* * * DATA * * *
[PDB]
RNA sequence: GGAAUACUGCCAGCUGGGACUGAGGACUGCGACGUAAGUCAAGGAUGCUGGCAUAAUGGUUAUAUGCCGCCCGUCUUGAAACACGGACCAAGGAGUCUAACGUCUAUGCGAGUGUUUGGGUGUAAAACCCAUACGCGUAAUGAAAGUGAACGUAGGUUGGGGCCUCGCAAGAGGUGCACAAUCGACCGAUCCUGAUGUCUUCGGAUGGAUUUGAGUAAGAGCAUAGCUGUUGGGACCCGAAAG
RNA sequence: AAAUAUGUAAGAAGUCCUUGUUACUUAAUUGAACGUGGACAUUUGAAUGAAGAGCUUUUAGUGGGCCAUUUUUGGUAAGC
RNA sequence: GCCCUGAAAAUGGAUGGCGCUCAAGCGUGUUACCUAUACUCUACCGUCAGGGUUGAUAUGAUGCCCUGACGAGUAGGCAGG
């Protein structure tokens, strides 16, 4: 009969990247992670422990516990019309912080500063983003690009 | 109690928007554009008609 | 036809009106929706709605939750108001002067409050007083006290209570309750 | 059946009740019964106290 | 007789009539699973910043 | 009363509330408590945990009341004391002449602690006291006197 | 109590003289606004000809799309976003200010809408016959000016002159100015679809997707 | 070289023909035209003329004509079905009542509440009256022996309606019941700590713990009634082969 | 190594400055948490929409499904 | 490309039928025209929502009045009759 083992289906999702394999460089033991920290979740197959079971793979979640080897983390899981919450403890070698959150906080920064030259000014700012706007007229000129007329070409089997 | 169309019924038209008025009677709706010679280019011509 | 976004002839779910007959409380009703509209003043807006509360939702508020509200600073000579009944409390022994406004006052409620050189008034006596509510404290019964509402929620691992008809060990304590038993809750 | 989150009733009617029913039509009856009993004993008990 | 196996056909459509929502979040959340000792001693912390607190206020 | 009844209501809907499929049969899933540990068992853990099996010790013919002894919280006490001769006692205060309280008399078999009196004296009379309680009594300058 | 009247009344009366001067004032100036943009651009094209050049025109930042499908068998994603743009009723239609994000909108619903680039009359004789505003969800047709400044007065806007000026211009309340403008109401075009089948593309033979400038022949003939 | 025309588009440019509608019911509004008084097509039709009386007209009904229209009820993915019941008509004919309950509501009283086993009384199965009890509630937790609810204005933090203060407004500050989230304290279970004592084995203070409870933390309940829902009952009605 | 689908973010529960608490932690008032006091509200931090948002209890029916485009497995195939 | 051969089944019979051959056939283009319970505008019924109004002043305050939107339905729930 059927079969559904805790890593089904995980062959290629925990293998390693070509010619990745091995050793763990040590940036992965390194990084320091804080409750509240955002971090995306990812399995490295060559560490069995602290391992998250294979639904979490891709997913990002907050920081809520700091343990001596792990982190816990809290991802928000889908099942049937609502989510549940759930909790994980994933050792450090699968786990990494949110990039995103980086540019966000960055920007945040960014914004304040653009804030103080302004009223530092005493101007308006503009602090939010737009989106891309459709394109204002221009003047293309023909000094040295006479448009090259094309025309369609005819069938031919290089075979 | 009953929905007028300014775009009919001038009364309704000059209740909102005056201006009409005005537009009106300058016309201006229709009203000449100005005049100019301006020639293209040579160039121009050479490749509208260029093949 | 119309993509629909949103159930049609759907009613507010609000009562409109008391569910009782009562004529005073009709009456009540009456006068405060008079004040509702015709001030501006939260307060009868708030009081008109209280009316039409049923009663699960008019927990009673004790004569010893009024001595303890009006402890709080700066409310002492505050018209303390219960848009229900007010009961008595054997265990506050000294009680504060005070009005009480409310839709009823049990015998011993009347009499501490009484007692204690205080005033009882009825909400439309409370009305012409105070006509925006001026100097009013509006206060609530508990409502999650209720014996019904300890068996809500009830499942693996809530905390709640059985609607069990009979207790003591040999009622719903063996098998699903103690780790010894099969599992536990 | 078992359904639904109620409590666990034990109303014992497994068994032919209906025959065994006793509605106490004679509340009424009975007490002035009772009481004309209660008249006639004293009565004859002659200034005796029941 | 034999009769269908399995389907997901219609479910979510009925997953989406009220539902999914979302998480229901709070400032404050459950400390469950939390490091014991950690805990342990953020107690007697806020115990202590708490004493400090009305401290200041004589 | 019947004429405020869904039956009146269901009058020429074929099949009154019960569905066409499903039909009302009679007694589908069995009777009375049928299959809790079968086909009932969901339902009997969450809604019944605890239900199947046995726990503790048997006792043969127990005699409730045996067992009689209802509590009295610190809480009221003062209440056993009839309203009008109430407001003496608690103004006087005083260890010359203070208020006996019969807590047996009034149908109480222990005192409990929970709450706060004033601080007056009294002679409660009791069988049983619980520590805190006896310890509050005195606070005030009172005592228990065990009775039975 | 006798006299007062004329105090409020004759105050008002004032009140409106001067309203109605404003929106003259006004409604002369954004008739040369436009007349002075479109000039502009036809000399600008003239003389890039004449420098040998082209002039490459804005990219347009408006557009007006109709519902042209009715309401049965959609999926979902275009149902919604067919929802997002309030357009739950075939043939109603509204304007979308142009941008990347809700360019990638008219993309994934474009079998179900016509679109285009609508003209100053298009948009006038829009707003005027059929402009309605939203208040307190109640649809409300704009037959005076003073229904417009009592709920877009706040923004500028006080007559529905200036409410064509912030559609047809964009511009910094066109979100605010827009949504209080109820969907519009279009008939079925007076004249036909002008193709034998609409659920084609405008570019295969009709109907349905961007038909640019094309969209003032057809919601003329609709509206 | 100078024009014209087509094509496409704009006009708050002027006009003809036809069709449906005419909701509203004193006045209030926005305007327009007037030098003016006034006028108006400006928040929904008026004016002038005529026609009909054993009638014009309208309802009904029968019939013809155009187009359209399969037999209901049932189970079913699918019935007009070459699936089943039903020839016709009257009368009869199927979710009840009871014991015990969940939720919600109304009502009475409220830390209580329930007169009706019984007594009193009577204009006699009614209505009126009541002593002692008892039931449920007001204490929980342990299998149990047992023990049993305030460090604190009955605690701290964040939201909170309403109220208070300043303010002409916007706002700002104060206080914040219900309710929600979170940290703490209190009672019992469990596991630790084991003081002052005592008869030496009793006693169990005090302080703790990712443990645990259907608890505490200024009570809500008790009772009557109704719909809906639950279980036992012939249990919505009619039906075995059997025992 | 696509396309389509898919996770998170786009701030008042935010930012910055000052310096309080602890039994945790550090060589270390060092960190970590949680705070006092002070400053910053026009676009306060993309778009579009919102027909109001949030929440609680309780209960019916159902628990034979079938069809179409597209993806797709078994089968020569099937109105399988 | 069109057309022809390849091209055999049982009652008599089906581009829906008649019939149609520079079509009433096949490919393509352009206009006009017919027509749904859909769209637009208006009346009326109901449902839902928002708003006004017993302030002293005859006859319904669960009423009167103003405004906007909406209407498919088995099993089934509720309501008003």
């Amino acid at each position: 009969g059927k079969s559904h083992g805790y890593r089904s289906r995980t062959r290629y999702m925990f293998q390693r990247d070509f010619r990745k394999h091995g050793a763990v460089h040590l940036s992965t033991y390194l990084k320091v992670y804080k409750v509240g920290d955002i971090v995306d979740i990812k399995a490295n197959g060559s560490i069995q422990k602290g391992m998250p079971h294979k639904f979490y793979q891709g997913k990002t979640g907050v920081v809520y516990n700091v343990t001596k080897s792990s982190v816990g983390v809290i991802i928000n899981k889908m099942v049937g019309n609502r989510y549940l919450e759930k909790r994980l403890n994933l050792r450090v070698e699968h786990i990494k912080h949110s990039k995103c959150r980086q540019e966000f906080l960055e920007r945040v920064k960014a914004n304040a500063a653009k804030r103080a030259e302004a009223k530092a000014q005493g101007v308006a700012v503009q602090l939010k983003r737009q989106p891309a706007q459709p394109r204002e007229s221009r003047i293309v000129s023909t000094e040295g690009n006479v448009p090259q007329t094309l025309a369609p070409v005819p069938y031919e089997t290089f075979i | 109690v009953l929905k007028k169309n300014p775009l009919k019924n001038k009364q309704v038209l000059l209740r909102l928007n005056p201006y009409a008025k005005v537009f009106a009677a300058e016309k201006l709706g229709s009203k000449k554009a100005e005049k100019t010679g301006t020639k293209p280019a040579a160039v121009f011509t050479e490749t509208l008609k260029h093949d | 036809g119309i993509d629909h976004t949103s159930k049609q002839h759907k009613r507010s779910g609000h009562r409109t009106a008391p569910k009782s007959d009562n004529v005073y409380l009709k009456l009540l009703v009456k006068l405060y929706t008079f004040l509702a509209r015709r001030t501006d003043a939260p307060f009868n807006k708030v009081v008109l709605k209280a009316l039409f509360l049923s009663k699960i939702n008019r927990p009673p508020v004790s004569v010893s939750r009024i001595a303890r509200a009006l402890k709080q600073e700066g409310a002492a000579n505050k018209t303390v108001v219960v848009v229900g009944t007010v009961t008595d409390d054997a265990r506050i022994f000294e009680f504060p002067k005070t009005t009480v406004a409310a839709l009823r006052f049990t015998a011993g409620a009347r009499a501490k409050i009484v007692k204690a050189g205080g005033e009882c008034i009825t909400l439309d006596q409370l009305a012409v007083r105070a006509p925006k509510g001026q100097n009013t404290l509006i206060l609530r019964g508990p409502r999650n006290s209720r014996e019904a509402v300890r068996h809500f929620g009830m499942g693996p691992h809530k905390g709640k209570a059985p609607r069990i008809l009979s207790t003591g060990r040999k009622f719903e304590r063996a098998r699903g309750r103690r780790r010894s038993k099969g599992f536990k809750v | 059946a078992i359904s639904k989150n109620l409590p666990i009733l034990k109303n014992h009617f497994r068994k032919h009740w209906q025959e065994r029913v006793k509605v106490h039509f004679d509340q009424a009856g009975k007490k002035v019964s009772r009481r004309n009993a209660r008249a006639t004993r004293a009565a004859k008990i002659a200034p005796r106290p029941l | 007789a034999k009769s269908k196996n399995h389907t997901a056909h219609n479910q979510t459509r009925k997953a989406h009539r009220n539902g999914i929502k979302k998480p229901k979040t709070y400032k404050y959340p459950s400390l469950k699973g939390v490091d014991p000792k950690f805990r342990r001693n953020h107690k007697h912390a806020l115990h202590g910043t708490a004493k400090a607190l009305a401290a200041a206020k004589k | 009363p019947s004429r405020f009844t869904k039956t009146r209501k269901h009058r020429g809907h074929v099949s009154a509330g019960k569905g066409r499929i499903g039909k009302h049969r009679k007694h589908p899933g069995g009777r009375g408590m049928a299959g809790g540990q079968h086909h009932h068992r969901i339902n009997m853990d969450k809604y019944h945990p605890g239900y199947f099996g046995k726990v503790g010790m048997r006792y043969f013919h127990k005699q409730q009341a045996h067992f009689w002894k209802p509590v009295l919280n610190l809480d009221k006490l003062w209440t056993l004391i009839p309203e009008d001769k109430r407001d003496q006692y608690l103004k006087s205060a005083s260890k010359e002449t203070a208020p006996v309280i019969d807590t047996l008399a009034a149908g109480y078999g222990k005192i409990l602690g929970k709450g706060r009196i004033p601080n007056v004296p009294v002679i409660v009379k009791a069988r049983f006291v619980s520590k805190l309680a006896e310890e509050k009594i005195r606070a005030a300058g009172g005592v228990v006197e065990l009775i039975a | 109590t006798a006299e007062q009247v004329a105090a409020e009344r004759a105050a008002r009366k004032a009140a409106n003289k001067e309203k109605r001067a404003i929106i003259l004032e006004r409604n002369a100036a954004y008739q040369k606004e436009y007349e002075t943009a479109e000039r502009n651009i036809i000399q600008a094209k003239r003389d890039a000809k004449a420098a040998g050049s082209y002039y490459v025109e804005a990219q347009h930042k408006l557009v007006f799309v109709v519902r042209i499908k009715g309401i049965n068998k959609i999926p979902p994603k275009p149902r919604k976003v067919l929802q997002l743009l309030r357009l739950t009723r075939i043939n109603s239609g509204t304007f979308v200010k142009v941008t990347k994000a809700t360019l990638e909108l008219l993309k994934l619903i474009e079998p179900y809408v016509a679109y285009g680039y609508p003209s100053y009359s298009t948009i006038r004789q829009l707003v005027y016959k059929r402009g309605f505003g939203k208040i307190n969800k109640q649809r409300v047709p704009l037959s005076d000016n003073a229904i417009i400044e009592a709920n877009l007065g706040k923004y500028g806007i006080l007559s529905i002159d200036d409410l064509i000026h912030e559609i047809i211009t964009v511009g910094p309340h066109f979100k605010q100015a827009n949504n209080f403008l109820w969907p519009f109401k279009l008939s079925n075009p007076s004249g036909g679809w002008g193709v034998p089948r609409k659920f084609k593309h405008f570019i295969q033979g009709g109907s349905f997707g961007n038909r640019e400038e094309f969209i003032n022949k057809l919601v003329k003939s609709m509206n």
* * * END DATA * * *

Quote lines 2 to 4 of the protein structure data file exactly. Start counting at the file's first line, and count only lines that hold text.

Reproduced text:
RNA sequence: GGAAUACUGCCAGCUGGGACUGAGGACUGCGACGUAAGUCAAGGAUGCUGGCAUAAUGGUUAUAUGCCGCCCGUCUUGAAACACGGACCAAGGAGUCUAACGUCUAUGCGAGUGUUUGGGUGUAAAACCCAUACGCGUAAUGAAAGUGAACGUAGGUUGGGGCCUCGCAAGAGGUGCACAAUCGACCGAUCCUGAUGUCUUCGGAUGGAUUUGAGUAAGAGCAUAGCUGUUGGGACCCGAAAG
RNA sequence: AAAUAUGUAAGAAGUCCUUGUUACUUAAUUGAACGUGGACAUUUGAAUGAAGAGCUUUUAGUGGGCCAUUUUUGGUAAGC
RNA sequence: GCCCUGAAAAUGGAUGGCGCUCAAGCGUGUUACCUAUACUCUACCGUCAGGGUUGAUAUGAUGCCCUGACGAGUAGGCAGG